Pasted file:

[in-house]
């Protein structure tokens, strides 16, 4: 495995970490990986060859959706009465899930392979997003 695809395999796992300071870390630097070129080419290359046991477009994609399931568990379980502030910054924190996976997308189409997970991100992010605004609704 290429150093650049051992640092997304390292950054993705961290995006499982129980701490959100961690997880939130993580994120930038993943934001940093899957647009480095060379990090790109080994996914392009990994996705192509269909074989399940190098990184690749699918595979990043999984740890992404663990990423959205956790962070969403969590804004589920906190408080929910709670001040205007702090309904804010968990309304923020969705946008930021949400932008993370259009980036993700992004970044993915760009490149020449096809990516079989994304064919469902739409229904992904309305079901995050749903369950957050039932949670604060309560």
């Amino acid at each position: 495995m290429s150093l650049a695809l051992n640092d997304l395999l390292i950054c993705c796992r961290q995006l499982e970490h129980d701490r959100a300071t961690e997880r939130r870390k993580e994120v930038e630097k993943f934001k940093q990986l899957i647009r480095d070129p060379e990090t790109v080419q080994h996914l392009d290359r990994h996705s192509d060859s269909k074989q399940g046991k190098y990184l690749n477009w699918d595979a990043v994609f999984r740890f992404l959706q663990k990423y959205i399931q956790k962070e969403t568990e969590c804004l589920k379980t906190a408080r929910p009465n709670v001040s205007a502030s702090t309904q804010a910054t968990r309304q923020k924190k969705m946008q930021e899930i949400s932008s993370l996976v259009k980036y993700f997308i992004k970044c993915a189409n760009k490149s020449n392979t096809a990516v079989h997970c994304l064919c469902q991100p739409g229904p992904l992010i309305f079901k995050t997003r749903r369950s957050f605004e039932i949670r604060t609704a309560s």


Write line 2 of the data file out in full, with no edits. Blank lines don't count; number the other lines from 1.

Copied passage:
């Protein structure tokens, strides 16, 4: 495995970490990986060859959706009465899930392979997003 695809395999796992300071870390630097070129080419290359046991477009994609399931568990379980502030910054924190996976997308189409997970991100992010605004609704 290429150093650049051992640092997304390292950054993705961290995006499982129980701490959100961690997880939130993580994120930038993943934001940093899957647009480095060379990090790109080994996914392009990994996705192509269909074989399940190098990184690749699918595979990043999984740890992404663990990423959205956790962070969403969590804004589920906190408080929910709670001040205007702090309904804010968990309304923020969705946008930021949400932008993370259009980036993700992004970044993915760009490149020449096809990516079989994304064919469902739409229904992904309305079901995050749903369950957050039932949670604060309560």